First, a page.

Though Ben Vorspan has been involved in development programs throughout the world – from Sub Saharan Africa to South Asia to the Middle East – his journey toward global justice work began at home.
Ben grew up in Austin, Texas in what he calls “a liberal Austin bubble. Austin is one of the most segregated cities in the US; even growing up on the side that is diverse and accepting, I recognized that I was on the privileged side of an unjust system.”
Ben follows a family legacy of engaging in justice and service work. “My grandfather in New York was the Vice President of the Union of American Hebrew Congregations, and the President of its Social Action Committee. He was a pioneer in [raising] the Jewish voice for civil rights, and was a big actor in the civil rights movement in the United States and the anti-apartheid movement in South Africa.” Ben’s grandfather worked closely with Martin Luther King, Jr., and worked on justice issues in Middle Eastern countries such as Syria, Jordan and Egypt.
“I was raised with the understanding that social justice is what one should do, and that the Jewish community was not doing enough,” says Ben.
Ben himself seems to have taken that charge full-on. In his late teens and early 20s, he traveled the world, teaching English and working in communities throughout India, Nepal, Ethiopia, and Southeast Asia. Over the course of this journey, Ben says, “my interest in justice brought me to Jerusalem.” Arriving at the age of 21, he eventually began university in Jerusalem, and worked with a number of youth empowerment programs in Palestinian NGOs in East Jerusalem and the West Bank, fostering leadership skills for recent university graduates. “I came for an Ulpan,” he laughs, “and stayed for 7 years.”
During those years, Ben discovered the Glocal Community Development Studies M.A. Program, which seemed “a good way to combine my interest in development and global justice.” Integral to Glocal’s 2-year program is an internship in the developing world. Ben experienced one of the more inspiring moments of his development career thus far as a result of his Glocal internship in Madagascar.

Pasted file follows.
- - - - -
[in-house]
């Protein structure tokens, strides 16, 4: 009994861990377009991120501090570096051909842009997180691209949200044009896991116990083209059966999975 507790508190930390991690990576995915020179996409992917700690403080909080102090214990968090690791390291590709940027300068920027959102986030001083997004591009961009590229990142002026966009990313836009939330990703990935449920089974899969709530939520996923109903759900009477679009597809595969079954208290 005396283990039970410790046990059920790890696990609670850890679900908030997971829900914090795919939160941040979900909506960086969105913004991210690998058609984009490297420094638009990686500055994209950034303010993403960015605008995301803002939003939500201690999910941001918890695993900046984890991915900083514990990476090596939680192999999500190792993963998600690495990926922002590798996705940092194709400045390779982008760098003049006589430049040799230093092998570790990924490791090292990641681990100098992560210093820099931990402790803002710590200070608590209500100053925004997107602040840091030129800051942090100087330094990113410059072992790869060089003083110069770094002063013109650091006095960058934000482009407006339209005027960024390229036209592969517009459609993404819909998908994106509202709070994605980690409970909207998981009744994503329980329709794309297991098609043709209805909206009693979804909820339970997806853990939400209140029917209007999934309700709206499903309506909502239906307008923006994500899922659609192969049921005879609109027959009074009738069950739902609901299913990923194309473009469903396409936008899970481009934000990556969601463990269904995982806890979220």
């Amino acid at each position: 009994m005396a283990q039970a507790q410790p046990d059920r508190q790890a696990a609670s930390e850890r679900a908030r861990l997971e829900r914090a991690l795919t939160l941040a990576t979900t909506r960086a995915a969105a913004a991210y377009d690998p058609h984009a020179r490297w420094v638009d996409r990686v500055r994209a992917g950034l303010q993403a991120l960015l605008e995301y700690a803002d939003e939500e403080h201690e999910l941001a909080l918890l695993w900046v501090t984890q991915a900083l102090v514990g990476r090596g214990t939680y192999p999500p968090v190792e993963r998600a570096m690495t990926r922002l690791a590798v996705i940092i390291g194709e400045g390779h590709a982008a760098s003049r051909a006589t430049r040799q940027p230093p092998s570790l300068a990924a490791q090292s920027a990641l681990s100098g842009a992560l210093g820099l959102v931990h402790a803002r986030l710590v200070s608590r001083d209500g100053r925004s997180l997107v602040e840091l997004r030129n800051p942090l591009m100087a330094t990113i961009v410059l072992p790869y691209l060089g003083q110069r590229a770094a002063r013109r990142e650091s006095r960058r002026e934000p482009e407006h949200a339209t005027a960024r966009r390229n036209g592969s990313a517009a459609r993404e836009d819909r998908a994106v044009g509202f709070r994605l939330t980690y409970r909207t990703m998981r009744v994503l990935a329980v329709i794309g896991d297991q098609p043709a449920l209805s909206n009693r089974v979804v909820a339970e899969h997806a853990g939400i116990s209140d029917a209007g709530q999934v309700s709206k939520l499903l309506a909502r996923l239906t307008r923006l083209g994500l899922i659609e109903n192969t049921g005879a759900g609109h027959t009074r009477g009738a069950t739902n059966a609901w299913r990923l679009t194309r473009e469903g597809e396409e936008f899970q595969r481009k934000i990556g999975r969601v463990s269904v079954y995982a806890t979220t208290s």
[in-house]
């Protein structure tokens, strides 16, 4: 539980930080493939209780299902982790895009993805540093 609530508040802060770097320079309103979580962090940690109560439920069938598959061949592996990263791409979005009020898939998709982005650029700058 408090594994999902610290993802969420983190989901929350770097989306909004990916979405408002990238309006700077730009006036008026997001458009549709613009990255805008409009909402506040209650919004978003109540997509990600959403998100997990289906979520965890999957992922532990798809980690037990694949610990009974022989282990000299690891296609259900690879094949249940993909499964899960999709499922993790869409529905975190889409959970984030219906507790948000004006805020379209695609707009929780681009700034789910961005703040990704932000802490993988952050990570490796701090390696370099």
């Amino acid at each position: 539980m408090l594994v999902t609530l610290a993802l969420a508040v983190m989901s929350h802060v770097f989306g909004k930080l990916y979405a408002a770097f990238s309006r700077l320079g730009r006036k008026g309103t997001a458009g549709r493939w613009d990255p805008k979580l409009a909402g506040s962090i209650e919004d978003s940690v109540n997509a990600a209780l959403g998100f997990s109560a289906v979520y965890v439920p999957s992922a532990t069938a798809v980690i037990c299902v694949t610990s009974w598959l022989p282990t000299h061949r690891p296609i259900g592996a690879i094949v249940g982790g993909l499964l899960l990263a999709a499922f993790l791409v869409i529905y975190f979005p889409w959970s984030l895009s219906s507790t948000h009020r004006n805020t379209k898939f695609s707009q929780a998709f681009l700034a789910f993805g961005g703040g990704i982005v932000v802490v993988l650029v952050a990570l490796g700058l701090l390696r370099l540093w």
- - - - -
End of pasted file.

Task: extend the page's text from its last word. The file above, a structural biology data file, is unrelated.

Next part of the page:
The organization where Ben was interning focused on “environmentally sustainable economic activities that are alternatives to slash-and-burn agriculture,” using the tool of ecotourism. (“Slash-and-burn” refers to a method of cutting and burning natural vegetation in order to clear farming plots, which has been noted to have troubling environmental effects and also does not provide long-term sustainable income for local farmers.)
“The organization had established a working cooperative of community members to run an eco-lodge. The organization itself hadn’t done a great job in working with the community’s interest; they had imposed a French model [rather than developing a local model]. So the community was engaged because they were making money, but as soon as salaries were cut, they (understandably) went back to slash-and-burn agriculture.”
The project’s saving grace came in the form of “a core group of three guides” from the local community: “one sweet 70-year-old man who had grown up as fisherman on the coast – who had a visceral respect and appreciation for the environment – and his two understudies. My focus…was to work with those three to market their program and access different advertising channels across the region.” Ben didn’t know how transformative these men’s impact would be until he returned several years later. “I went back to visit as an eco-tourist and stopped by their site; they had done an incredible job of maintaining this business and advocating for alternatives to slash-and-burn agriculture.”